Thursday, 22 September 2016

Whose Interests Should the Accountancy Profession Protect?

As usual the issue of maintaining audit as a mandatory requirement for all limited companies who get attraction at the Malaysian Institute of Accountants (MIA) annual general meeting.

It appears that instead of taking advantage of the requirements of the law, many auditors feel that mandatory audit is a sort of rights and any attempt to relieve small companies from such requirement should be opposed. The following motion would be debated at the forthcoming MIA annual general meeting this Saturday:


BE IT RESOLVED THAT the Malaysian Institute of Accountants (MIA) expresses its members’ intention to the relevant government authorities that audit exemption be limited to dormant companies only. And, to request the Companies Commission of Malaysia (CCM) to engage with MIA before confirming the guidelines on the companies to be exempted from audit. 

There are a number of public interest issues behind this discussion:
  1. Exempting from audit is practised in many countries recognising that audit is only valuable when companies have grown to a certain size. Why should Malaysia be different?
  1. Auditing standards, especially for private companies, generally are not up to the mark. As of 30 June 2015, out of 660 firms which were reviewed by MIA, 47% did not meet MIA own auditing standards (Type 3). This is a serious situation if considered from public interest perspectives. Were the clients of those firms which got Type 3 did not get their fair share of the bargain? Were there assurances, as expected by auditing standards, for those audit engagements? Interestingly, in the 2016 annual report, the statistics on the outcomes of practice review is not shared? The closest to this were the number of practice review failure cases which were referred to the Investigation Committee. 26 cases were referred!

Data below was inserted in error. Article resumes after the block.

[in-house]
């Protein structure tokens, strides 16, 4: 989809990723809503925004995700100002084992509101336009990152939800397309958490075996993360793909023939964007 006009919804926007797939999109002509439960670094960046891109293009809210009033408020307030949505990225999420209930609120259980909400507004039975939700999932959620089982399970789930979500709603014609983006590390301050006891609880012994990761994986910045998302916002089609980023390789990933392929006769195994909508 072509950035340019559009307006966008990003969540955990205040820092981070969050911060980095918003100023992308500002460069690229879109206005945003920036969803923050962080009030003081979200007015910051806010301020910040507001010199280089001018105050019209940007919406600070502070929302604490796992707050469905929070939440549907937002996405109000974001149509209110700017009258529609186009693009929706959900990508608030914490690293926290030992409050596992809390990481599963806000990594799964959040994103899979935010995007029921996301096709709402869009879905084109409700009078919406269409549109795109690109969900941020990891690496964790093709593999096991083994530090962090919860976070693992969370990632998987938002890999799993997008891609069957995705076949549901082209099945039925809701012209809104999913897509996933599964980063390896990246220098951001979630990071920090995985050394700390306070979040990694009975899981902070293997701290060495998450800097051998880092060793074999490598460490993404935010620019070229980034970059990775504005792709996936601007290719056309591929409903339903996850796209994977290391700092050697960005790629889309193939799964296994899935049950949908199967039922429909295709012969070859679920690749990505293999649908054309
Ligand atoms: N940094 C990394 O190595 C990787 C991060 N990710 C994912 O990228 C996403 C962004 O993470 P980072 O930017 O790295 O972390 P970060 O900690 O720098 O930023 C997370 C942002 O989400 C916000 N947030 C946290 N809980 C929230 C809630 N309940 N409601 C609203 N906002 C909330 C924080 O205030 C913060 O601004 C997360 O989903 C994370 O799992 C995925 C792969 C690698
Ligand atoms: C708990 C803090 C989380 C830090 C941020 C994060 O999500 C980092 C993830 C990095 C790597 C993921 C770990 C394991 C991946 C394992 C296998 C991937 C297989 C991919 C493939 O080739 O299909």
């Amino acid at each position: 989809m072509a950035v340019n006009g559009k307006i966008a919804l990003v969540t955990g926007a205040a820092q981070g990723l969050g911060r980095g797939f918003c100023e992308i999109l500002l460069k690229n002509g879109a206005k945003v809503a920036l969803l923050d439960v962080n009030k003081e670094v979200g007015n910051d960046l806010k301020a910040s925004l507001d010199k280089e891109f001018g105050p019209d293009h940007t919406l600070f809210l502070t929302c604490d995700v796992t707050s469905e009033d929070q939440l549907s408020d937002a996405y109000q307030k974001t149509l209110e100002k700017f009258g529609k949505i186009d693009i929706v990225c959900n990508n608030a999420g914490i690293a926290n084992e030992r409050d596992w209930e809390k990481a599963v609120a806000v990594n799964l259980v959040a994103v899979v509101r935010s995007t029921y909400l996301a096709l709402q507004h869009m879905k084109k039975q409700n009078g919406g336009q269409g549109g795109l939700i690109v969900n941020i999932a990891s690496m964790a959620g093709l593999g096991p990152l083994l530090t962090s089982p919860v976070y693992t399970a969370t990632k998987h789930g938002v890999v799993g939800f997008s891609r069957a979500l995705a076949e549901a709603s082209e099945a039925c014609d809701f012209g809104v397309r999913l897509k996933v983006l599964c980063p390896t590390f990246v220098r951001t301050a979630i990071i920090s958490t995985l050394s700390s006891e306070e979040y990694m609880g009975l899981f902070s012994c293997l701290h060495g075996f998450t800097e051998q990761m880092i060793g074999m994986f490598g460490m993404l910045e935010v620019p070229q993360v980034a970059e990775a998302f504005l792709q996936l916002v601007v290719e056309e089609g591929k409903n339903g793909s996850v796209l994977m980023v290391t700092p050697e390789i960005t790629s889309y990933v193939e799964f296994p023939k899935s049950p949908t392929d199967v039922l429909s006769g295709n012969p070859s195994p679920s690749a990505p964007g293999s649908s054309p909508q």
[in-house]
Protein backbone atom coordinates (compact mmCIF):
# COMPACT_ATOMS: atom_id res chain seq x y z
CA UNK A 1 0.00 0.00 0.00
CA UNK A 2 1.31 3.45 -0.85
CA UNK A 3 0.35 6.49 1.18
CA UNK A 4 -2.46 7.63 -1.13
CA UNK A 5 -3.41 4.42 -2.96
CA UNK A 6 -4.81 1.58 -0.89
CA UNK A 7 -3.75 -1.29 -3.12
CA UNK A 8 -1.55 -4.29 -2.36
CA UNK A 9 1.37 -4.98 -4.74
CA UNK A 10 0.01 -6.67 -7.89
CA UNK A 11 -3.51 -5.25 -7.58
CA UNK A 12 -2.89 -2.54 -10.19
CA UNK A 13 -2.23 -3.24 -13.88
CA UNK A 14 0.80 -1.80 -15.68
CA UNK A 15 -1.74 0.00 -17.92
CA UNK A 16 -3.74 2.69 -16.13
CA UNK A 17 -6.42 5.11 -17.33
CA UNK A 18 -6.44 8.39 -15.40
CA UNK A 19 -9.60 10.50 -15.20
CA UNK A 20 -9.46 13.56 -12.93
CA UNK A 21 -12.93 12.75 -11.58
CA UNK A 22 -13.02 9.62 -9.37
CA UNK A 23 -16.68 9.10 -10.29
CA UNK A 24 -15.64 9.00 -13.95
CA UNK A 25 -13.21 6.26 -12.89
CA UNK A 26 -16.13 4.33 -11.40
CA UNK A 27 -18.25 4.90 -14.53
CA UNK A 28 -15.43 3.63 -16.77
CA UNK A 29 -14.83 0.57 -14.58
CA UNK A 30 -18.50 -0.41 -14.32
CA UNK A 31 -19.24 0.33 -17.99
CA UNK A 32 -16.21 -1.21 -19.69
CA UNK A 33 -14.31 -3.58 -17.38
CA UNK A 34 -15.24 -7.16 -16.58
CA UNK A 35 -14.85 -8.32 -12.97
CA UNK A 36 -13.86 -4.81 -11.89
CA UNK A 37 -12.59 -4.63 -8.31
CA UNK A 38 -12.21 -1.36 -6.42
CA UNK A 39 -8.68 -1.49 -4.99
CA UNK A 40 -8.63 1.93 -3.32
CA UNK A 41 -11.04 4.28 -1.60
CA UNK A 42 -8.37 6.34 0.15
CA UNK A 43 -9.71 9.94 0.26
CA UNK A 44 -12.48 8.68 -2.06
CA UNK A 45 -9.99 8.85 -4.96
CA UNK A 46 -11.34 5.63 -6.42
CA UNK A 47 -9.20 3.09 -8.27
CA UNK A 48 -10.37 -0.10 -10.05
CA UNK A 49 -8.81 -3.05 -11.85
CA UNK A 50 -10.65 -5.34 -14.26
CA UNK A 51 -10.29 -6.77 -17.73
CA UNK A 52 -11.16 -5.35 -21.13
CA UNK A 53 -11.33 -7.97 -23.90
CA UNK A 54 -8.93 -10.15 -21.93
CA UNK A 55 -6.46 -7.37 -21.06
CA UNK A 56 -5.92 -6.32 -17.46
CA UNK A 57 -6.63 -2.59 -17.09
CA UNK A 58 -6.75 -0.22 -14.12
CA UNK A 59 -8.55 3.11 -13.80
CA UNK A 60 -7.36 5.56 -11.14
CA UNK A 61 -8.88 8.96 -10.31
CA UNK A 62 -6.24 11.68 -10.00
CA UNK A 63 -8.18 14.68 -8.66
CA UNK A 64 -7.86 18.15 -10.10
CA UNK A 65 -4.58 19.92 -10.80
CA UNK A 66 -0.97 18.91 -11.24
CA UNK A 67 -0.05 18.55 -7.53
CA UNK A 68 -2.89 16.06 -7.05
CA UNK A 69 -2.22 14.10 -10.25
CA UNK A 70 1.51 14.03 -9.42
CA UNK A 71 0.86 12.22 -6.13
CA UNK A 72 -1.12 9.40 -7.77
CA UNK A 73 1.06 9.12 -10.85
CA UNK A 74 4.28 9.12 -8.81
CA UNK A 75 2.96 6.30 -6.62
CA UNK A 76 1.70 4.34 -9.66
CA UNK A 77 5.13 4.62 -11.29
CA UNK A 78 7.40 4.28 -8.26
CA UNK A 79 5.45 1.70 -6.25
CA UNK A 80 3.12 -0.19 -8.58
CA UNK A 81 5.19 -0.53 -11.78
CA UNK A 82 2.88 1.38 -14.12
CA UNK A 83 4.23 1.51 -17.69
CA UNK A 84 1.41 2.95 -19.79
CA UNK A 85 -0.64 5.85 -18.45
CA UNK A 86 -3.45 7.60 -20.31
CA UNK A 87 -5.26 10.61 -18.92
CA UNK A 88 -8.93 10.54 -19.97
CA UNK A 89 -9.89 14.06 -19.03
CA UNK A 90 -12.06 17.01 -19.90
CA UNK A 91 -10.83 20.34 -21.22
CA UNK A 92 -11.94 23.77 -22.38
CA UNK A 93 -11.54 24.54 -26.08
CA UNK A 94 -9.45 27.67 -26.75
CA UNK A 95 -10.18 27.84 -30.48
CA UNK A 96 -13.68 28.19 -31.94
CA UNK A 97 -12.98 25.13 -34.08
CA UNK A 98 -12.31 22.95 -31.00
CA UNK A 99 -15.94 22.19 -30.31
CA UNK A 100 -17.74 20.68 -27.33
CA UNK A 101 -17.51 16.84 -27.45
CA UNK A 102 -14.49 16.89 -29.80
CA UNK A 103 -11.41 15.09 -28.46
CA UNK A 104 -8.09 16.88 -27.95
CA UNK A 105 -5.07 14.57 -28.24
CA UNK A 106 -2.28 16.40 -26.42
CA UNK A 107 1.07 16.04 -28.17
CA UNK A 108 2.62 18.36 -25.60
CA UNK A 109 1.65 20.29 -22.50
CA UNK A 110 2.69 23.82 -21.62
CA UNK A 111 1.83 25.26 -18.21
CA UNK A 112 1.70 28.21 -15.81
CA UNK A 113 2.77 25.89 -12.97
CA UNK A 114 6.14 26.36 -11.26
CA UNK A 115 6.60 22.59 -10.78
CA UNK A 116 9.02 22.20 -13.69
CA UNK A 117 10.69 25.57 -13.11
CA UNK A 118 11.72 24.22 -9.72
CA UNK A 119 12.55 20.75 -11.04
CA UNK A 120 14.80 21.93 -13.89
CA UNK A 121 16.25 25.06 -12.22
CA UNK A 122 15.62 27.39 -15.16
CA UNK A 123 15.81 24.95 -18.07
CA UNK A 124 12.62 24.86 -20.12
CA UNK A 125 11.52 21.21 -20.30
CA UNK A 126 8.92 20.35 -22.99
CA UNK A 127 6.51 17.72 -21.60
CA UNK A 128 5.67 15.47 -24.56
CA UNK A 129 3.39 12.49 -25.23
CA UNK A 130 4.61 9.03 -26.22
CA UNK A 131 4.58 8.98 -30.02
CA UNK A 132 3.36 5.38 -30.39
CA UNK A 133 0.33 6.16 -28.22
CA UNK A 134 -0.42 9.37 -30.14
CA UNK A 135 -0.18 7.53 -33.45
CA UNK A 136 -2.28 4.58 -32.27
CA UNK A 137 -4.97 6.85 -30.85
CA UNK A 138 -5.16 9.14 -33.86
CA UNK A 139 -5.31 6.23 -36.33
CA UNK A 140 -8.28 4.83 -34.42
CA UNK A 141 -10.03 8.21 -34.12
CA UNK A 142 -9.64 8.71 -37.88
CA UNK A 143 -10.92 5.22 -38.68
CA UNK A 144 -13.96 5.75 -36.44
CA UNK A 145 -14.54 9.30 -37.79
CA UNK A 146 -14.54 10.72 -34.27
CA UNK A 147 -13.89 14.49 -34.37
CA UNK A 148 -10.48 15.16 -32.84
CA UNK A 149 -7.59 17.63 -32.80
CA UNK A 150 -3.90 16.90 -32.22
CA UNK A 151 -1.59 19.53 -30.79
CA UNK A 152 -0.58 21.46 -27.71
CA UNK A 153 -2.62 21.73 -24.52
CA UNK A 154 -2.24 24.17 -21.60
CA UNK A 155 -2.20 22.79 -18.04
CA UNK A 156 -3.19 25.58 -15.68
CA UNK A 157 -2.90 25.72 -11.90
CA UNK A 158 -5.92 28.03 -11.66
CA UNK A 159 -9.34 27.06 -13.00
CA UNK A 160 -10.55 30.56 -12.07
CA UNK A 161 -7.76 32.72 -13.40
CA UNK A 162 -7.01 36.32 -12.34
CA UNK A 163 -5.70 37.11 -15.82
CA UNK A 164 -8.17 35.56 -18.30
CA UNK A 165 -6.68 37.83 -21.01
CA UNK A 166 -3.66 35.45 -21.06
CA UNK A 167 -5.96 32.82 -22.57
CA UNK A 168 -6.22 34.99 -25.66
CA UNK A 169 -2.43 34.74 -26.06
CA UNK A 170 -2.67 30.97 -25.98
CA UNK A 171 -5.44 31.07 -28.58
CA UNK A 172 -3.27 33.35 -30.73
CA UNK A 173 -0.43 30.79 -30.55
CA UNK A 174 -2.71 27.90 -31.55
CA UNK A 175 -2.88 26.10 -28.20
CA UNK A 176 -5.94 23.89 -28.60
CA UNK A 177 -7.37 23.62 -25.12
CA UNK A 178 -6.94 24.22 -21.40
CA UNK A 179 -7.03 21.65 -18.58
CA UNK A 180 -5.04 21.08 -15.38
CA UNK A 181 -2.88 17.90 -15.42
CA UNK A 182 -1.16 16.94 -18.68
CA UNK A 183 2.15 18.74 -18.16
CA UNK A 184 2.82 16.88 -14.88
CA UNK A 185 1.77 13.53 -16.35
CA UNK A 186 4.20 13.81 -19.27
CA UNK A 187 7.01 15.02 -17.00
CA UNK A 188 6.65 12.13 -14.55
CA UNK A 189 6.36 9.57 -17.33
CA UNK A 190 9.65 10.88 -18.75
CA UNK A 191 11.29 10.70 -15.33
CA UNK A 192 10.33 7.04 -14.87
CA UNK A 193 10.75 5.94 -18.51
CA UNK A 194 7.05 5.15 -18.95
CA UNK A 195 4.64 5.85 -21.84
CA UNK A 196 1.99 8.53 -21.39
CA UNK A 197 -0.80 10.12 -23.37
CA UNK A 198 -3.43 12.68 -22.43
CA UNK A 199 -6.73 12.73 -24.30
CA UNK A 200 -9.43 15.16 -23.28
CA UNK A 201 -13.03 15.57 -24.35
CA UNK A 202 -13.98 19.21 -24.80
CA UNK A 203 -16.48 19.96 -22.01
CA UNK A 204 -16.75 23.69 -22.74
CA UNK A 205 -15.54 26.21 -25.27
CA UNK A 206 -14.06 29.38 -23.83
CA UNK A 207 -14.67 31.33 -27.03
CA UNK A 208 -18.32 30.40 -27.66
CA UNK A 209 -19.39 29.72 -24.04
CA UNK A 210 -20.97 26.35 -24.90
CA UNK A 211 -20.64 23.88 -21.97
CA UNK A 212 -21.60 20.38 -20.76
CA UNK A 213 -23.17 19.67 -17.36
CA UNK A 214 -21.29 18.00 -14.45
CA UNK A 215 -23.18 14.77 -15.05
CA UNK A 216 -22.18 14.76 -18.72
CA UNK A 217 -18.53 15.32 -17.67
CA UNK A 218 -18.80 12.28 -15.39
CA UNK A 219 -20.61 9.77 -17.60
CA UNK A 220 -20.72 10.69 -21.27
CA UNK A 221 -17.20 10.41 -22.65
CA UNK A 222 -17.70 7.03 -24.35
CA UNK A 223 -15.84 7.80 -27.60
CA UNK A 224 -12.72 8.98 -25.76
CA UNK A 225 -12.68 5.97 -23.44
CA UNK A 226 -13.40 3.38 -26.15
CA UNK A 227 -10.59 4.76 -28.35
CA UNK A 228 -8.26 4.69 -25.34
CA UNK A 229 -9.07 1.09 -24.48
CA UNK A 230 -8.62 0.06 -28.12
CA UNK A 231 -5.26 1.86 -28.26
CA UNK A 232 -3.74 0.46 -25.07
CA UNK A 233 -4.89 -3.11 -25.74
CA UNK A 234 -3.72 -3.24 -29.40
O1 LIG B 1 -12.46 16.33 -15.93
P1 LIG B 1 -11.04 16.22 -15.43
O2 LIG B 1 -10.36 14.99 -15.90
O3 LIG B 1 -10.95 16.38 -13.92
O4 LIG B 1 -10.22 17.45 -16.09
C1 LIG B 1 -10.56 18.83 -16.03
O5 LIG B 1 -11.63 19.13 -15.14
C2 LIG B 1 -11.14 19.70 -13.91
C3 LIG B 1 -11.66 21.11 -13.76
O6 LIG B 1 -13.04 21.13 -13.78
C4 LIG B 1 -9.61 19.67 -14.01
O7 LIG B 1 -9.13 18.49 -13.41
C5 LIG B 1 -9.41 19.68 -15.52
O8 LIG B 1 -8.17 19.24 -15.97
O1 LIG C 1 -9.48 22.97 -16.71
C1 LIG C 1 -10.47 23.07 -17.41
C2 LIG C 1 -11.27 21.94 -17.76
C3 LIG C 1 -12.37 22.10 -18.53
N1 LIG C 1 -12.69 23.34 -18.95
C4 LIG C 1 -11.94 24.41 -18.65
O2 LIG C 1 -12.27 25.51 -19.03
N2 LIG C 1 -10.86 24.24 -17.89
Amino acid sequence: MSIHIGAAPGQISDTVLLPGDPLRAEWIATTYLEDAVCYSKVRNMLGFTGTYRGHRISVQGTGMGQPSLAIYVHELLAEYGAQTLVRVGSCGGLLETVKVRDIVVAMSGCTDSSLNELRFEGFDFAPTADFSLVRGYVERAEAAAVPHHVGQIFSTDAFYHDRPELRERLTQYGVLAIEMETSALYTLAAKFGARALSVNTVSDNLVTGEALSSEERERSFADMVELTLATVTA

1. The MIA allows auditors in Malaysia to limit the usage of their audit reports to the shareholders of the companies only. While the legal position of this limitation has yet to be tested in Malaysia, the issue is whether such limitation is fair given that audit requirements is mandatory.
MIA is not a trade association. It is a body set up by an act of parliament to safeguard the accountancy profession and public interests. Section 6 of the Accountants Act requires MIA to regulate the practice of accountancy in Malaysia. Who are at risks when MIA members do not perform their work according to the standards set by MIA itself? It is obvious, the party which need protection is the public who are not in the position to assess the quality of work including those performed by auditors.

If the rate of sub-standard assessment is very high, what were the remedial measures done? All auditors would claim in their audit report that they have complied with the auditing standards, the MIA own practice review results indicate a high non-compliant rates. More information should be share, for the sake of the public who consumes the services of MIA members, especially auditors.

Sir David Tweedie, the former Chairman of the International Accounting Standards Board was in KL earlier this week. His advice to the accountancy profession was "You serve public interest first, then your profession, client, employer and your self". I trust this advise would be upheld by MIA.

Let's see what would transpire at the MIA AGM and see whether public interest becomes the overriding principle in the decision to be made by a profession which has legal backing for its existence.

Saturday, 6 August 2016

How Is Your Board Dealing With Brexit?

Even as the votes were being counted on June 23, not many people in Britain and the whole world were expecting that the ‘Leave’ side would prevail during the recent referendum to determine whether the UK should remain in the European Union (EU) or otherwise. However, as more votes were counted later that night, the concern about something not imaginable started to become stronger. The pound started to tumble against many currencies. By the morning the day after, the ‘Leave’ campaign had won.